Chicago Journal of International Law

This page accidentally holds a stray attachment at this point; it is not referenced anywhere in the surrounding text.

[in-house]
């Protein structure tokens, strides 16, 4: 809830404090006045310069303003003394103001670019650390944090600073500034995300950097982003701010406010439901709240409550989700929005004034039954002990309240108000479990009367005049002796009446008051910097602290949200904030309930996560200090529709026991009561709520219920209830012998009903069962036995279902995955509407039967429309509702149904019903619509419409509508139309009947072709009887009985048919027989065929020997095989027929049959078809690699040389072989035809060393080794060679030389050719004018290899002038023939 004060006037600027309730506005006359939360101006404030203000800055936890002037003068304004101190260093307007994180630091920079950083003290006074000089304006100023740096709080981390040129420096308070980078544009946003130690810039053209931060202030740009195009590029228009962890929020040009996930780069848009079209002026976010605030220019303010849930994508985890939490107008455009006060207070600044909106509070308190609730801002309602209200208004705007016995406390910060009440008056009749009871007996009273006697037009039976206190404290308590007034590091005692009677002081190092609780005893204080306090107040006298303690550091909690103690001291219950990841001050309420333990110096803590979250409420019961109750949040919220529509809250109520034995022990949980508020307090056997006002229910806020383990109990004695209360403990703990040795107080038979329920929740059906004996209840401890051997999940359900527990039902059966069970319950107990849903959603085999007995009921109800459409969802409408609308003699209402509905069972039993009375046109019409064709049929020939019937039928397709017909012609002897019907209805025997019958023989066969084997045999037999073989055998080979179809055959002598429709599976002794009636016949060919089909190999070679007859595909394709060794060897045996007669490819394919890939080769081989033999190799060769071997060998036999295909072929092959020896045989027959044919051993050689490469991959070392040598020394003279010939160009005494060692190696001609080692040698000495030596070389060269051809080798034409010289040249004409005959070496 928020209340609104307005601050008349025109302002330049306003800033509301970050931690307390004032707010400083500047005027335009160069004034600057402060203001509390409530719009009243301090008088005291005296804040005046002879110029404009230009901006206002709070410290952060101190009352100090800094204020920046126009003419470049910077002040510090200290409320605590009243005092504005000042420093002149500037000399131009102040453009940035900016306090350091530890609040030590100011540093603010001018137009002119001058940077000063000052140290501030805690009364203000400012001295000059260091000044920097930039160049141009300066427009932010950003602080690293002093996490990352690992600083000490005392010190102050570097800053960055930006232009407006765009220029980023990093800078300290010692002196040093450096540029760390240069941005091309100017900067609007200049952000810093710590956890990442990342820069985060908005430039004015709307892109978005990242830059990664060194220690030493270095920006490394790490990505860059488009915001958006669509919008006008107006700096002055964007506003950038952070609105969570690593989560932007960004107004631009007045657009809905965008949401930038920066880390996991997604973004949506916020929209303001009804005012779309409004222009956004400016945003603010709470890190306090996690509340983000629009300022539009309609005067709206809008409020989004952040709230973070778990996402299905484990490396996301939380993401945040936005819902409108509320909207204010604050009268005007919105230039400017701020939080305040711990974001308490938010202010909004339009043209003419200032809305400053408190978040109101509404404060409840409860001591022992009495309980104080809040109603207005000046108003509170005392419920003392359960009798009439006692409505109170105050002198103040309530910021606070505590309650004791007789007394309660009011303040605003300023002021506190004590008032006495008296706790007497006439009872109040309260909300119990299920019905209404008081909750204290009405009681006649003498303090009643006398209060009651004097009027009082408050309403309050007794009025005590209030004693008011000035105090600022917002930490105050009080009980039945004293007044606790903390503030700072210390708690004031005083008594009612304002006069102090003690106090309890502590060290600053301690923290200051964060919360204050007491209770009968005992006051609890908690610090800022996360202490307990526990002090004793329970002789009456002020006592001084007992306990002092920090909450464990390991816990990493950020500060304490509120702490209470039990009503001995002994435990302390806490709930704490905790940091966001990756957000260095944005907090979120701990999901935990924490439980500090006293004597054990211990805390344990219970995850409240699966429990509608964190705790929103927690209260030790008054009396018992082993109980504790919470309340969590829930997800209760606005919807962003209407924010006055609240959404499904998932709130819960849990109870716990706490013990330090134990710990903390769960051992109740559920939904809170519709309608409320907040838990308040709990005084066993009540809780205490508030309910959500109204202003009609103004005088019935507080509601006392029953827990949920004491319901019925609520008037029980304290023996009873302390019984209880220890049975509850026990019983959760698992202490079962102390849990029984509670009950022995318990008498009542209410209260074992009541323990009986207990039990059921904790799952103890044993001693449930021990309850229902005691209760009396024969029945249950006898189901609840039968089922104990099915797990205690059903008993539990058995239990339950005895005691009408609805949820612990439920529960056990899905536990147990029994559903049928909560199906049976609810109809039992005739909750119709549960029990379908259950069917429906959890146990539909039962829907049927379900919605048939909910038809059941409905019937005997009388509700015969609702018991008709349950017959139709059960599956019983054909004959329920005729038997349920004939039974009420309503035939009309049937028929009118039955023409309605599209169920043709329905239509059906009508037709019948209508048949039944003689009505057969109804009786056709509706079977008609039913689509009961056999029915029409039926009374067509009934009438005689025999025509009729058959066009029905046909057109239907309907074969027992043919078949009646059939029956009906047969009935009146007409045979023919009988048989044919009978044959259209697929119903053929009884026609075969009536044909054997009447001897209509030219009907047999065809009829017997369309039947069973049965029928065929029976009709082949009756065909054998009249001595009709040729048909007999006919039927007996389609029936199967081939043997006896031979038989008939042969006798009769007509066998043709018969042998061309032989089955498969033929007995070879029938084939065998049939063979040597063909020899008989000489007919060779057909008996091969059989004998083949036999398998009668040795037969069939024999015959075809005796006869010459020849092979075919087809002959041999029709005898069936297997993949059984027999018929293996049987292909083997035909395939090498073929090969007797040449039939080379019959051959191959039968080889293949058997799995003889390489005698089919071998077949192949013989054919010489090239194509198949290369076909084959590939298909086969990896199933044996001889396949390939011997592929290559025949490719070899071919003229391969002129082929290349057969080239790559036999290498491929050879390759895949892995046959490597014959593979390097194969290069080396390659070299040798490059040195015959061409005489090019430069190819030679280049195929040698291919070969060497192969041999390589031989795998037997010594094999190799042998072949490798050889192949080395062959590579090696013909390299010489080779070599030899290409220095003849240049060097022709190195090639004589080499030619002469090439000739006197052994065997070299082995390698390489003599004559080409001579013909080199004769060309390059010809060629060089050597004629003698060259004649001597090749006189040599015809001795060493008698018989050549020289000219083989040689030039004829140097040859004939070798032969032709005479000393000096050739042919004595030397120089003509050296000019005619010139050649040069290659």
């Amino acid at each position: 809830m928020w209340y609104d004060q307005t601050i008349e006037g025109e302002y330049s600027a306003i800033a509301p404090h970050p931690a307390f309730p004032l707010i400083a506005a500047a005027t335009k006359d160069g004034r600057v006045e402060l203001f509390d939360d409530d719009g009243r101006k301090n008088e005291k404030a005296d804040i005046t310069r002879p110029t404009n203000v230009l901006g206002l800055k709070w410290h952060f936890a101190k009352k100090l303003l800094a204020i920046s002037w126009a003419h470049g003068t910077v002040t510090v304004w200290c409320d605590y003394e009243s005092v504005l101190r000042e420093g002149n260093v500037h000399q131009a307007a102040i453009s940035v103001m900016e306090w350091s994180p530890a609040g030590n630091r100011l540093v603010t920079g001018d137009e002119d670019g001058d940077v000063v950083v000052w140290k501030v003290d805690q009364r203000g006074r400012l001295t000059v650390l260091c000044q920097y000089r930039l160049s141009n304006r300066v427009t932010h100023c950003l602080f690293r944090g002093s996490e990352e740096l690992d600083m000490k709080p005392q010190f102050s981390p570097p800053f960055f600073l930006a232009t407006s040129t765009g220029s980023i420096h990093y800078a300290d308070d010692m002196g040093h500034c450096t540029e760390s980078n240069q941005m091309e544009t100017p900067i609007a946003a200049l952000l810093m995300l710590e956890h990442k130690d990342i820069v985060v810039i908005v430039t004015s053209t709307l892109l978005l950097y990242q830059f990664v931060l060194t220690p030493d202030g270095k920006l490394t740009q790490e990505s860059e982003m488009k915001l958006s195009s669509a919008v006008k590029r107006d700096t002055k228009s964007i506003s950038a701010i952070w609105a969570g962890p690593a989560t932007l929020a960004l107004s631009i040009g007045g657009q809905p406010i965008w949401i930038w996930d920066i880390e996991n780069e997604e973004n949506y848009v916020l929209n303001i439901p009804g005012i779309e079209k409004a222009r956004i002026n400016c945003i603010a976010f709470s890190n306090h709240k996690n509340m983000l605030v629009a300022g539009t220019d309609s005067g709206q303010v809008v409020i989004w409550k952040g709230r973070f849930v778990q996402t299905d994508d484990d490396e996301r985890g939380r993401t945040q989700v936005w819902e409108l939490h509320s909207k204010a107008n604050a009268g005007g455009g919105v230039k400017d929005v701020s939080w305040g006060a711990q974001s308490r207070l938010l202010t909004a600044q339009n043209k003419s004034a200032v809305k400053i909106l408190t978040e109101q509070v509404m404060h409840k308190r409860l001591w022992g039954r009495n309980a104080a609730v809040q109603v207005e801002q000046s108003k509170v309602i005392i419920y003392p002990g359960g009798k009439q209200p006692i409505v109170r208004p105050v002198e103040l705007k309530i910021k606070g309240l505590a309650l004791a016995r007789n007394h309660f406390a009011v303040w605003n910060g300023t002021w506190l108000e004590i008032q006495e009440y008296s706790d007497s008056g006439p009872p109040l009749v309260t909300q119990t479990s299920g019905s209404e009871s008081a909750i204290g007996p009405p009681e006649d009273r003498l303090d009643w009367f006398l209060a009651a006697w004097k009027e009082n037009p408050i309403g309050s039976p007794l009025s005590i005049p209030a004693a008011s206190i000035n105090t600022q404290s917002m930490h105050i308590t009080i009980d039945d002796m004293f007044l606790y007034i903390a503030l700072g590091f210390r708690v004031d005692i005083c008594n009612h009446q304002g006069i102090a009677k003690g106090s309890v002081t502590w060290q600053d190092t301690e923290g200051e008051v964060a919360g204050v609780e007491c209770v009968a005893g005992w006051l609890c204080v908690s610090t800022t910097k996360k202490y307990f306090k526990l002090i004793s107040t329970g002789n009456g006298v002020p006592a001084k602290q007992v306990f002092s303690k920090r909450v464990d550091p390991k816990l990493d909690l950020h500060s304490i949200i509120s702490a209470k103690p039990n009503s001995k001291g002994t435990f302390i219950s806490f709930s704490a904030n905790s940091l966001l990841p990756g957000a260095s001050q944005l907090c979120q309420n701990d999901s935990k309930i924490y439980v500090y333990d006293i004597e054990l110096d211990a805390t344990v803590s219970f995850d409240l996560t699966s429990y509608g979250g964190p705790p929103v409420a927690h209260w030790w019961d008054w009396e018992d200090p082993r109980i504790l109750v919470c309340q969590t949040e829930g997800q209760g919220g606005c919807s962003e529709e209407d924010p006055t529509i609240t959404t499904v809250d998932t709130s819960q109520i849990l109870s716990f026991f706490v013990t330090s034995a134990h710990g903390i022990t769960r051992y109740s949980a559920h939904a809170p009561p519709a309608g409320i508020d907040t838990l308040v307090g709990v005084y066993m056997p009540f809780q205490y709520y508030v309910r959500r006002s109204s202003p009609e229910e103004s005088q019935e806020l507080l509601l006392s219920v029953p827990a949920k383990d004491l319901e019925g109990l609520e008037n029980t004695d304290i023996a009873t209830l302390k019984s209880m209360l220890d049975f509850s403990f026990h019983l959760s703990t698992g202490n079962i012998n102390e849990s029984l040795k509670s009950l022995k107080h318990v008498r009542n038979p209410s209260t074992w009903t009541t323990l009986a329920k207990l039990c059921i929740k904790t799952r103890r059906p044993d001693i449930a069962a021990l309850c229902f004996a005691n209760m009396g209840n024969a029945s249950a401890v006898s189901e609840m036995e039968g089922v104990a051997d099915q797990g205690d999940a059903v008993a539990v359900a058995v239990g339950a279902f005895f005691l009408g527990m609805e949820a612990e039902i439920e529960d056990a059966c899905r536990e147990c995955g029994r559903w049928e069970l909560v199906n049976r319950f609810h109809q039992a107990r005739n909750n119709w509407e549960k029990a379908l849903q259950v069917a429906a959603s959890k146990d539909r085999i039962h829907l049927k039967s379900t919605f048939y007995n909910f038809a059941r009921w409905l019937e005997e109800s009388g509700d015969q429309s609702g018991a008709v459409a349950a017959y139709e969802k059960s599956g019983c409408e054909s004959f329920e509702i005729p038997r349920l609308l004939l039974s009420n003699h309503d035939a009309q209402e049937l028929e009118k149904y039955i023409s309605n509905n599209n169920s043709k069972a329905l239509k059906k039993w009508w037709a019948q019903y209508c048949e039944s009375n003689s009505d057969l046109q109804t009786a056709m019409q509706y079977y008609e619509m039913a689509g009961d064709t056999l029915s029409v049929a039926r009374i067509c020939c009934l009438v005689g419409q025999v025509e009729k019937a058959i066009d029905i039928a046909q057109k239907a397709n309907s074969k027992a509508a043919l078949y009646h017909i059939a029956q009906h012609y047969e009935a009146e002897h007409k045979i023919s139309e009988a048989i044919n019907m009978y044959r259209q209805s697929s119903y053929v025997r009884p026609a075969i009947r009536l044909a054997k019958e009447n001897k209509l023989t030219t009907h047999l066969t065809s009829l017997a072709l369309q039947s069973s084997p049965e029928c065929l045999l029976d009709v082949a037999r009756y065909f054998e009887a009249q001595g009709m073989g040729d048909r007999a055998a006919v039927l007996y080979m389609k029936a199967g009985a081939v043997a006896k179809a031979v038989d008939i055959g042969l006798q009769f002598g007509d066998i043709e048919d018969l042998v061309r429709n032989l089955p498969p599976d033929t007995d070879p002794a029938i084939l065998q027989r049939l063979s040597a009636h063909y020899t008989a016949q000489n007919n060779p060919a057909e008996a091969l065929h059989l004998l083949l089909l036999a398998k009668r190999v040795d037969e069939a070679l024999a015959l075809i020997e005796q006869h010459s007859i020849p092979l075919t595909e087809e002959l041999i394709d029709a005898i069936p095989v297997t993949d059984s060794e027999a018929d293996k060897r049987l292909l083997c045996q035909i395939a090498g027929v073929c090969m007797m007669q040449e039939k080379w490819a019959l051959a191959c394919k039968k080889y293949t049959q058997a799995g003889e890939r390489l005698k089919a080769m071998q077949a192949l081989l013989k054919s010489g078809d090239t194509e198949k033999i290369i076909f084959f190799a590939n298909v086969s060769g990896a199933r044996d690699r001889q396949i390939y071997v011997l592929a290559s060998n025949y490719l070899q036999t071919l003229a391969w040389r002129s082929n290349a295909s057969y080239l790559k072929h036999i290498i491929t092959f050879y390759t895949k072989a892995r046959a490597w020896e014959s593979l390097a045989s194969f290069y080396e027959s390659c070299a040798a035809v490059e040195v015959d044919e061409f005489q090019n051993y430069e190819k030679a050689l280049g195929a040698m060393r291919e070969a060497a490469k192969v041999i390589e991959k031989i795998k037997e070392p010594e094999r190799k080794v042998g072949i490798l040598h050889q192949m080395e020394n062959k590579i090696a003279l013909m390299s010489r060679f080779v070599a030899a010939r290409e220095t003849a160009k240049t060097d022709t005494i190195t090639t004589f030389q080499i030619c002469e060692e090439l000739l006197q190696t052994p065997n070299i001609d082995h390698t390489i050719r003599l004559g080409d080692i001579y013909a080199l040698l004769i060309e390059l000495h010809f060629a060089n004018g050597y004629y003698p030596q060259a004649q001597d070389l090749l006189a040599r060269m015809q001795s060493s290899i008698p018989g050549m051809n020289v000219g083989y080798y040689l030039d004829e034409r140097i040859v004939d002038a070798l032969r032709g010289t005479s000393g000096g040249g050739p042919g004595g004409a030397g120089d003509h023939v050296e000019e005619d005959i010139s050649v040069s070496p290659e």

In November 1996, a Moscow-based Russian organized crime group headed by a former KGB official carried out an enterprising crime. The group kidnapped, in Moscow, the father of a US businessman, and held him for ransom in a KGB/FSB- owned office suite. The group then extorted funds from the US businessman, in Los Angeles, in exchange for his father's release. As an Assistant US Attorney in LA, I was put in charge of the investigation and prosecution. The case would take me to the former Soviet Union several times, both to lead an investigatory team and ultimately to take the first-ever criminal depositions by a US law enforcement official on Russian soil, and, a few months later, the first-ever criminal depositions on Armenian soil. In many ways, however, it was a standard case, typical of the dozens of cases I would handle as a Russian organized crime prosecutor for the justice Department. In this perspective I first give a very brief background of Russian organized crime and its reach into the US. I then describe this particular kidnapping case in more detail. Finally, I outline some of the legal challenges we faced in prosecuting this case.